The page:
Revenues, GM Pay Published for Houston Clubs

Using data gleaned from Form 990s reported for 2015 and 2016, the Houston Business Journal published a report on “Houston’s Wealthiest Non-Profit Country Clubs,” followed by one headlined “Here’s How Much Local Nonprofit Country Clubs Pay Their General Managers.”


The Houston Business Journal has published a series of reports, based on research into Form 990s filed for 2015 and 2016, on revenues and General Manager compensation for clubs in Texas’ largest city.

The publication’s series began with a report using data collected by American City Business Journals, the Houston Business Journal’s parent company, which showed that “thanks to Houston’s business-friendly climate, [Houston] is home to three of the nation’s 20 wealthiest nonprofit country clubs.”

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Those clubs, the Business Journal reported, citing figures from the organizations’ 2015 Form 990s, were River Oaks Country Club, at No. 6 (on the list of 20 in the U.S.) with $29.2 million in revenue; Houston Country Club. at No. 14 with $20.7 million; and Lakeside Country Club, at No. 19 with $18.6 million.

The Business Journal’s first report also noted that the greater Houston area is home to over 50 country clubs and golf courses, but that many of them are struggling, according to the data collected by American City Business Journals. Of the top 11 nonprofit clubs in the area, only four experienced an increase in revenue from 2014 to 2015, the Business Journal reported: Royal Oaks Country Club, The Coronado Club, The Forest Club and the Bayou Club, which saw the largest jump (17 percent) in revenue growth.

The timeframe that was studied, the Business Journal noted, corresponded with the oil slump that affected the Houston-area economy during that period.

The nonprofit club that saw the greatest decline in revenue during that period—a decrease of 55 percent—was the Petroleum Club of Houston, the Business Journal reported. Its revenue was $12.1 million in 2014, which dropped to $5.4 million the next year. Most of this decline came from member dues and assessments, the Business Journal reported. According to the club’s 2014 Form 990, it collected $7.7 million in this category, but the following year, it recorded only about $2 million.

In an effort to stay relevant and attract the next generation of members, the Business Journal reported, several country clubs were scheduled to soon begin updating and renovating their facilities and properties.Houston Country Club’s voting members recently approved an $80 million renovation project that will add a new wing to the club and a new fitness center, as well as change the configuration of the kitchen, the Business Journal reported. And Lakeside Country Club will soon break ground on its $32 million rebuild and renovation after sustaining significant damage after Hurricane Harvey, as C&RB reported in its January 2018 cover story (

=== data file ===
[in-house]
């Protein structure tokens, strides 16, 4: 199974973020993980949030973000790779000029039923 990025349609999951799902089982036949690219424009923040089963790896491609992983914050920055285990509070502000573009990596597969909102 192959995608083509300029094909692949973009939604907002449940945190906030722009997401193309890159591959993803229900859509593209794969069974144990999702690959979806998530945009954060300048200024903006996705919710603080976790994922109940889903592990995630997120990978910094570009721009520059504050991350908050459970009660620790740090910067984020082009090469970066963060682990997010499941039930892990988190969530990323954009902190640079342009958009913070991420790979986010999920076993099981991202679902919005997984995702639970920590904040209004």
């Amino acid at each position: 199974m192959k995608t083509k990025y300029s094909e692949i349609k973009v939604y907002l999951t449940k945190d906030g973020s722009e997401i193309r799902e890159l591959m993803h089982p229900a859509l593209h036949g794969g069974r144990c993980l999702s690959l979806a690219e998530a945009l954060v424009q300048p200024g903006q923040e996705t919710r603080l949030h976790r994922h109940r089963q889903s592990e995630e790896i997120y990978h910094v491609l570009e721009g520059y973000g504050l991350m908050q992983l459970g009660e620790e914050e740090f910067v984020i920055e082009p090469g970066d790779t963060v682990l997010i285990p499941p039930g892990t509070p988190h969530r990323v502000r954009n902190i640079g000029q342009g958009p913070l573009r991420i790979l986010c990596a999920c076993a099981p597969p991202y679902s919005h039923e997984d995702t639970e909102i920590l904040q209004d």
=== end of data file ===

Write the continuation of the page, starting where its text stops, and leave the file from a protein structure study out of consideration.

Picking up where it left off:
The Business Journal then followed its first report on how Houston clubs fit into the national scene with a more detailed report on “Houston’s Wealthiest Non-Profit Country Clubs” that included a slideshow ( that included property acreage, the number of employees, General Managers’ names, and revenue figures for 2015 and 2014, along with a percentage change, for 11 clubs in the city.

The Business Journal then followed that report with one headlined, “Here’s How Much Local Nonprofit Country Clubs Pay Their General Managers” (

“Country clubs around the nation—including in Houston—may be struggling to stay open and relevant to changing demographics, but local clubs are paying their general mangers a pretty penny to oversee their properties,” this report began.

In addition to a new slideshow for the same “11 wealthiest nonprofit country clubs” covered in its previous report, this time showing 2016 base salaries and total compensation for the General Managers of each club, the Business Journal’s salary report included commentary that the highest base salary shown ($348,402) was “more than double the Houston average of $150,530 for general and operations managers, according to data from the U.S. Bureau of Labor Statistics.”

The report also noted that two of the local club GMs have salaries lower than the Houston metro average.

The Houston Business Journal previously published reports titled “Maintaining the Greens: How Houston’s wealthiest country clubs are faring in a rough time for golf” ( and “Golf’s Challenges Have Country Clubs in the Rough” (